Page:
Archaeology

Zapotec Digs in Mexico Shows Clues to Rise and Fall

Publication: National Geographic magazine   Date: March 9, 2009   View Article

When it comes to pre-Columbian civilizations, the Aztec and Maya—known for their spectacular pyramids and temples, hieroglyphic writing systems, and elaborate, violent rituals—often overshadow the Zapotec, their less familiar counterparts centered in southern Mexico.

But the Zapotec also played a vital role in ancient Mesoamerica, and archaeologists are seeking new clues to the rise and fall of their culture and civilization, which flourished and declined in the Valley of Oaxaca at roughly the same time as the ancient Maya.

Oldest Human Footprints With Modern Anatomy Found

Publication: National Geographic News   Date: February 26, 2009   View Article

About 1.5 million years ago, human ancestors walked upright with a spring in their steps just as modern humans do today, suggests an analysis of ancient footprints found in northern Kenya.

The prints are the oldest known to show modern foot anatomy.

The discovery also helps round out the picture of a cooling and drying episode in Africa that compelled tree-dwelling human ancestors to venture into the open landscape for food, said John Harris, a paleoanthropologist at Rutgers University in New Brunswick, New Jersey.

10 shipwrecks that capture our imaginations

Publication: MSNBC.com   Date: February 17, 2009   View Article

The Titanic, the 46,000-ton “unsinkable” ocean liner that struck an iceberg on its maiden voyage in 1912 and sank within hours to the bottom of the North Atlantic, is the world’s most famous shipwreck. But it’s not the only wrecked ship steeped in history – if not treasure – discovered on the bottom of the sea. Learn about nine more shipwrecks that have enriched our imagination.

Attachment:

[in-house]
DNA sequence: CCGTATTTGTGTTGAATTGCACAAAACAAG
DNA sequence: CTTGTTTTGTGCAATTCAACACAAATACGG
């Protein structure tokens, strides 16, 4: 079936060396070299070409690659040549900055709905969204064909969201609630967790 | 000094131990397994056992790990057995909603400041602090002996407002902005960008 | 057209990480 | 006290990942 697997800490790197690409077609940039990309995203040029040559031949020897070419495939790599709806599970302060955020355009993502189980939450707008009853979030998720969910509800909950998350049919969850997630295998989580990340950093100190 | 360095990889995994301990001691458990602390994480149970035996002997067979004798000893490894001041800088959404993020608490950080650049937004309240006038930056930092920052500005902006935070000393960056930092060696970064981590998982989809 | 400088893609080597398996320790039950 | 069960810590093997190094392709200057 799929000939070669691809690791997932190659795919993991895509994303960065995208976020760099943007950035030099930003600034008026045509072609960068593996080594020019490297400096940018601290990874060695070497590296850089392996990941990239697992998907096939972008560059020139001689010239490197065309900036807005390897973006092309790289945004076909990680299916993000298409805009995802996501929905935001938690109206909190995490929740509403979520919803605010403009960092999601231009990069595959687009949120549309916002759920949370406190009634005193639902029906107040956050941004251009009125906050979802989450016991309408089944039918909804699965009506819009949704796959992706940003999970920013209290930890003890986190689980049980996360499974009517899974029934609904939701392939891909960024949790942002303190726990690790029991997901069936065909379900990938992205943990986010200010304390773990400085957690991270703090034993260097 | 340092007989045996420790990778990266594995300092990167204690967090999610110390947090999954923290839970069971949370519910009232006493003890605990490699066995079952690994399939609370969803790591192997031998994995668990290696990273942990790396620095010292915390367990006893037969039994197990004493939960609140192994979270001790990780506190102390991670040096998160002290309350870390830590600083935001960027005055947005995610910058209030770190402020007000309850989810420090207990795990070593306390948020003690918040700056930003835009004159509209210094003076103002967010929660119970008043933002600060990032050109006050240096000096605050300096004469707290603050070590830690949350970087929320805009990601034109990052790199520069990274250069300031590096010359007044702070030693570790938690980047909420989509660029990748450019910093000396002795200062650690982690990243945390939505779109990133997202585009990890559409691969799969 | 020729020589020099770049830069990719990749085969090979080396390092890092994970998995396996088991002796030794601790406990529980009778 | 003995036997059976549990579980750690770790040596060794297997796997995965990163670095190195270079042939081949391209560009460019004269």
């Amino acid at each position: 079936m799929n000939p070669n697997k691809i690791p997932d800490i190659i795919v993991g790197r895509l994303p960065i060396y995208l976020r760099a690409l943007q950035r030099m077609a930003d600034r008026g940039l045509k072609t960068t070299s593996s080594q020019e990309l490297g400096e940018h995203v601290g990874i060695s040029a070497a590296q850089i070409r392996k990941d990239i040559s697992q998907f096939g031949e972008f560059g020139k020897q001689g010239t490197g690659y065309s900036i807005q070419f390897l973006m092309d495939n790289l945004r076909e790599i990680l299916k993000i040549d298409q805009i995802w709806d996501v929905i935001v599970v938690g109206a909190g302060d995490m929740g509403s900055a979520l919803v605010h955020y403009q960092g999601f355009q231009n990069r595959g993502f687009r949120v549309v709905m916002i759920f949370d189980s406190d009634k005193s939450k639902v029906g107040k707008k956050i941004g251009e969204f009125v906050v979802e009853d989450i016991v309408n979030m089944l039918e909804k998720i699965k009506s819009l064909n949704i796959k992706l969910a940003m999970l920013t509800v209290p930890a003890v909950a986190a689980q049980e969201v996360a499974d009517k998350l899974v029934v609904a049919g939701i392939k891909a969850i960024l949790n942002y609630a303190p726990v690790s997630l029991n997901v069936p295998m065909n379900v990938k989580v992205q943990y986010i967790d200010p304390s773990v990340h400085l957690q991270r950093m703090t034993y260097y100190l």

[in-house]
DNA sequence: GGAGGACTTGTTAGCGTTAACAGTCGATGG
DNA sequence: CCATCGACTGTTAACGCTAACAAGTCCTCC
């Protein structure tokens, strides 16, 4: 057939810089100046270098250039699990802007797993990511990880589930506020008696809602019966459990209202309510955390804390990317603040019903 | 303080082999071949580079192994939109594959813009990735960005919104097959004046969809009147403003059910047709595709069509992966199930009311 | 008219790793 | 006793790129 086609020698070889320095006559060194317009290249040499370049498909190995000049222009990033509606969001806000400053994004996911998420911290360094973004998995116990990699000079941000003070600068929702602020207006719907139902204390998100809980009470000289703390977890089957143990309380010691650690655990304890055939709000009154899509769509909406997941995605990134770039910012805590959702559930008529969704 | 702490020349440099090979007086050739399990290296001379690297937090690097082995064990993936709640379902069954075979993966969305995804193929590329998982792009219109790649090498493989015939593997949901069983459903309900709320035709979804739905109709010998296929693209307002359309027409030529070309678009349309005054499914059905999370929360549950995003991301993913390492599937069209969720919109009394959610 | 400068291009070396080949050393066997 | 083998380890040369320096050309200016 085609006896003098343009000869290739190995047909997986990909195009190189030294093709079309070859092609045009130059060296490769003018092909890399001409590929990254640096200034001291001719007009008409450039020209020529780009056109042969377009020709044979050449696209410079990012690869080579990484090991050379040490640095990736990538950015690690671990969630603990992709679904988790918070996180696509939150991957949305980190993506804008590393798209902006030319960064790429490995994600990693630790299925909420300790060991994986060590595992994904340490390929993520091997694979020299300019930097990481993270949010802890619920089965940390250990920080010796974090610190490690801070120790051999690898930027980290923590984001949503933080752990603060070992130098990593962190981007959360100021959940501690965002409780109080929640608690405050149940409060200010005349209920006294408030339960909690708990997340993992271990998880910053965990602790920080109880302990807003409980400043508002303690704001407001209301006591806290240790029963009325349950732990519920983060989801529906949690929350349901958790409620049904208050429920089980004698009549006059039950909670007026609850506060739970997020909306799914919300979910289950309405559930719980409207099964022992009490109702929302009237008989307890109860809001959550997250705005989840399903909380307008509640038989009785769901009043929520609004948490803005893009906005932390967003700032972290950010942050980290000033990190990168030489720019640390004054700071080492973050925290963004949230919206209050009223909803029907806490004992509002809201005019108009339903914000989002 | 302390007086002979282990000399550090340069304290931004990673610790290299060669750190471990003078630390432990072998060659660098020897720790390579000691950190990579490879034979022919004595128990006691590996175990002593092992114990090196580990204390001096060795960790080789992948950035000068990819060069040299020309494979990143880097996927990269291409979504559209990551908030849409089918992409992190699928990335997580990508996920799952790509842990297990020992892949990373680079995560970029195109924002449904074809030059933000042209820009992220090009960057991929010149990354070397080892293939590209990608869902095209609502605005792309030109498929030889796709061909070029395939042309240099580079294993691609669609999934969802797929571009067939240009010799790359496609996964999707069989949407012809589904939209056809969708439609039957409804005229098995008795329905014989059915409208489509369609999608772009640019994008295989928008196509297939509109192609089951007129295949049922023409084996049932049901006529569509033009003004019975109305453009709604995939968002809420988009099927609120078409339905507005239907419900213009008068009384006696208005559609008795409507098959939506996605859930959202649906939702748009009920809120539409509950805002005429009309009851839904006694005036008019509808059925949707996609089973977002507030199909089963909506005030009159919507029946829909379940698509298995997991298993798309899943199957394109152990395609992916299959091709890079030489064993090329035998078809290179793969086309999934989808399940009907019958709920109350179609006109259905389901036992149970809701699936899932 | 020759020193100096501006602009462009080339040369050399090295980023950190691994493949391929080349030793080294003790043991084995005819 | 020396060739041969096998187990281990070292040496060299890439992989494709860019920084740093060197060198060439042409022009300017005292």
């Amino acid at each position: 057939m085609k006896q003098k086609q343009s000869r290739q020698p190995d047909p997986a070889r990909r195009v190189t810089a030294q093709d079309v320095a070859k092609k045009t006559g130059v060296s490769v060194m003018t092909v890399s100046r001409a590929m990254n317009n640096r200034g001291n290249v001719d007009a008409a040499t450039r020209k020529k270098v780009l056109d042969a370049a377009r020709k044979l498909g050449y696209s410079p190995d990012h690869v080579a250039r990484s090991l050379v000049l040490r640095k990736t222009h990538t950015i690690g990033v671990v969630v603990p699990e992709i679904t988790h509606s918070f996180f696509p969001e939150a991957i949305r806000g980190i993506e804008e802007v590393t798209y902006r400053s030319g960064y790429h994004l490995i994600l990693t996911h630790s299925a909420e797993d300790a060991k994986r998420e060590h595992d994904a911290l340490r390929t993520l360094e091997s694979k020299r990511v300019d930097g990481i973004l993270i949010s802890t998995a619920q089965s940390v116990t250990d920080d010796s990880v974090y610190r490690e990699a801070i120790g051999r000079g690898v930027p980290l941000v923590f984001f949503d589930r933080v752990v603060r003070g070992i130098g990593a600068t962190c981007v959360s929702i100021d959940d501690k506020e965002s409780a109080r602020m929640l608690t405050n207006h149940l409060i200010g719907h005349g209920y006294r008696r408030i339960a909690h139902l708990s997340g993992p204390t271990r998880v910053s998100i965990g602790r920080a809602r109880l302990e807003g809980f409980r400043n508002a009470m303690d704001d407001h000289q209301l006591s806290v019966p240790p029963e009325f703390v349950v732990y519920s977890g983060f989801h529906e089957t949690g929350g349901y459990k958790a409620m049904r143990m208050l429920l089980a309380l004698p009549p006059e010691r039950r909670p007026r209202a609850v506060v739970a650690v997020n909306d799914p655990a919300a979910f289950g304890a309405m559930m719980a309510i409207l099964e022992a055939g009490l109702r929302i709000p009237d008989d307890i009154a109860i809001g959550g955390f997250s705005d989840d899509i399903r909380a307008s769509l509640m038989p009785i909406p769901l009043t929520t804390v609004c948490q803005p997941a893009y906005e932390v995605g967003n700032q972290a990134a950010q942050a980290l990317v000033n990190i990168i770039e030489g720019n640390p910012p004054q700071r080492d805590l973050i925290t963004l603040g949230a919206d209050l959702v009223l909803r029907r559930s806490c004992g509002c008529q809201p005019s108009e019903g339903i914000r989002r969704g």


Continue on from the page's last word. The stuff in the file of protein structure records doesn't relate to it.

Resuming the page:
“Nanodiamond” Find Supports Comet Impact Extinction Theory

Publication: National Geographic News   Date: January 5, 2009   View Article

The discovery of tiny “nanodiamonds” supports a controversial theory that a catastrophic bombardment of space rocks altered the course of Earth history.

About 12,900 years ago, Earth was escaping the grips of an ice age when something triggered a sudden refreeze.

Superdirt Made Lost Amazon Cities Possible?

Publication: National Geographic News   Date: November 19, 2008   View Article

Centuries-old European explorers’ tales of lost cities in the Amazon have long been dismissed by scholars, in part because the region is too infertile to feed a sprawling civilization.

But new discoveries support the idea of an ancient Amazonian urban network—and ingeniously engineered soil may have made it all possible.

Ten fossils that evolved the tale of our origins

Publication: MSNBC.com   Date: October 16, 2008   View Article

Where did we come from? Many truth seekers turn to faith and religion and therein find their answers. Others approach the question through a scientific lens and the theory of evolution. They have pieced together a tale of human origins from the fossils of our ancestors. The tale is incomplete and its telling reshaped with fresh interpretation of the growing fossil record.

Ancient Amazon Cities Found; Were Vast Urban Network

Publication: National Geographic News   Date: August 28, 2008   View Article

Dozens of ancient, densely packed, towns, villages, and hamlets arranged in an organized pattern have been mapped in the Brazilian Amazon, anthropologists announced today.

The finding suggests that vast swathes of “pristine” rain forest may actually have been sophisticated urban landscapes prior to the arrival of European colonists.

© 2008-2010 Collected Writings By John Roach